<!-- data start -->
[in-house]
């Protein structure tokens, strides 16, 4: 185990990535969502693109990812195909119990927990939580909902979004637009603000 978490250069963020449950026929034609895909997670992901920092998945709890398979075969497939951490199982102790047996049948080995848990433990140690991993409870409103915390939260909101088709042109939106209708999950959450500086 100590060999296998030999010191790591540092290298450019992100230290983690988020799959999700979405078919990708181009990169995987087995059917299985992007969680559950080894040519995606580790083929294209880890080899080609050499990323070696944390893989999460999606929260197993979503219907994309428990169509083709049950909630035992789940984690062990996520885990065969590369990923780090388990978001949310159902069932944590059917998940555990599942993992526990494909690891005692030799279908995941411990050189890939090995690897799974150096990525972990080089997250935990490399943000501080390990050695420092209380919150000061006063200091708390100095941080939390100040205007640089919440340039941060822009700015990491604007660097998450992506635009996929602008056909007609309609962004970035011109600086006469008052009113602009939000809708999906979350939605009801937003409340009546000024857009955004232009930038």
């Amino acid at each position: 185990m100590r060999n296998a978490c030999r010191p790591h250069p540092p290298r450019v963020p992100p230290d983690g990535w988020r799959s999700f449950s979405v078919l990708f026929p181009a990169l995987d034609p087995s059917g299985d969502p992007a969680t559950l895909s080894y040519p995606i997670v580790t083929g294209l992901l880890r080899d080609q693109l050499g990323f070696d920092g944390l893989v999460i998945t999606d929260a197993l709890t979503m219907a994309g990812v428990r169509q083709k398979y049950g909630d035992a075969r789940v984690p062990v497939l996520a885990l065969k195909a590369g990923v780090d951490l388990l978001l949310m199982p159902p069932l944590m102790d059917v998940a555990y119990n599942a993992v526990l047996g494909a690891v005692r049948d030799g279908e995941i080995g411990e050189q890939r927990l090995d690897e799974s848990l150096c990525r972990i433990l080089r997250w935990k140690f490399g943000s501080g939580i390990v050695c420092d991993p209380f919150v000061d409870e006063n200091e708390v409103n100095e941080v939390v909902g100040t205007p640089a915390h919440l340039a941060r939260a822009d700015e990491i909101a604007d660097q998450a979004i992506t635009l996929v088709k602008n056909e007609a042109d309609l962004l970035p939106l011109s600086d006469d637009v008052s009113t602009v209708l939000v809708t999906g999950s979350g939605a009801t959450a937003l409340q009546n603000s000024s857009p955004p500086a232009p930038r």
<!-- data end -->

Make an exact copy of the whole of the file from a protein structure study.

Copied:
[in-house]
């Protein structure tokens, strides 16, 4: 185990990535969502693109990812195909119990927990939580909902979004637009603000 978490250069963020449950026929034609895909997670992901920092998945709890398979075969497939951490199982102790047996049948080995848990433990140690991993409870409103915390939260909101088709042109939106209708999950959450500086 100590060999296998030999010191790591540092290298450019992100230290983690988020799959999700979405078919990708181009990169995987087995059917299985992007969680559950080894040519995606580790083929294209880890080899080609050499990323070696944390893989999460999606929260197993979503219907994309428990169509083709049950909630035992789940984690062990996520885990065969590369990923780090388990978001949310159902069932944590059917998940555990599942993992526990494909690891005692030799279908995941411990050189890939090995690897799974150096990525972990080089997250935990490399943000501080390990050695420092209380919150000061006063200091708390100095941080939390100040205007640089919440340039941060822009700015990491604007660097998450992506635009996929602008056909007609309609962004970035011109600086006469008052009113602009939000809708999906979350939605009801937003409340009546000024857009955004232009930038």
């Amino acid at each position: 185990m100590r060999n296998a978490c030999r010191p790591h250069p540092p290298r450019v963020p992100p230290d983690g990535w988020r799959s999700f449950s979405v078919l990708f026929p181009a990169l995987d034609p087995s059917g299985d969502p992007a969680t559950l895909s080894y040519p995606i997670v580790t083929g294209l992901l880890r080899d080609q693109l050499g990323f070696d920092g944390l893989v999460i998945t999606d929260a197993l709890t979503m219907a994309g990812v428990r169509q083709k398979y049950g909630d035992a075969r789940v984690p062990v497939l996520a885990l065969k195909a590369g990923v780090d951490l388990l978001l949310m199982p159902p069932l944590m102790d059917v998940a555990y119990n599942a993992v526990l047996g494909a690891v005692r049948d030799g279908e995941i080995g411990e050189q890939r927990l090995d690897e799974s848990l150096c990525r972990i433990l080089r997250w935990k140690f490399g943000s501080g939580i390990v050695c420092d991993p209380f919150v000061d409870e006063n200091e708390v409103n100095e941080v939390v909902g100040t205007p640089a915390h919440l340039a941060r939260a822009d700015e990491i909101a604007d660097q998450a979004i992506t635009l996929v088709k602008n056909e007609a042109d309609l962004l970035p939106l011109s600086d006469d637009v008052s009113t602009v209708l939000v809708t999906g999950s979350g939605a009801t959450a937003l409340q009546n603000s000024s857009p955004p500086a232009p930038r």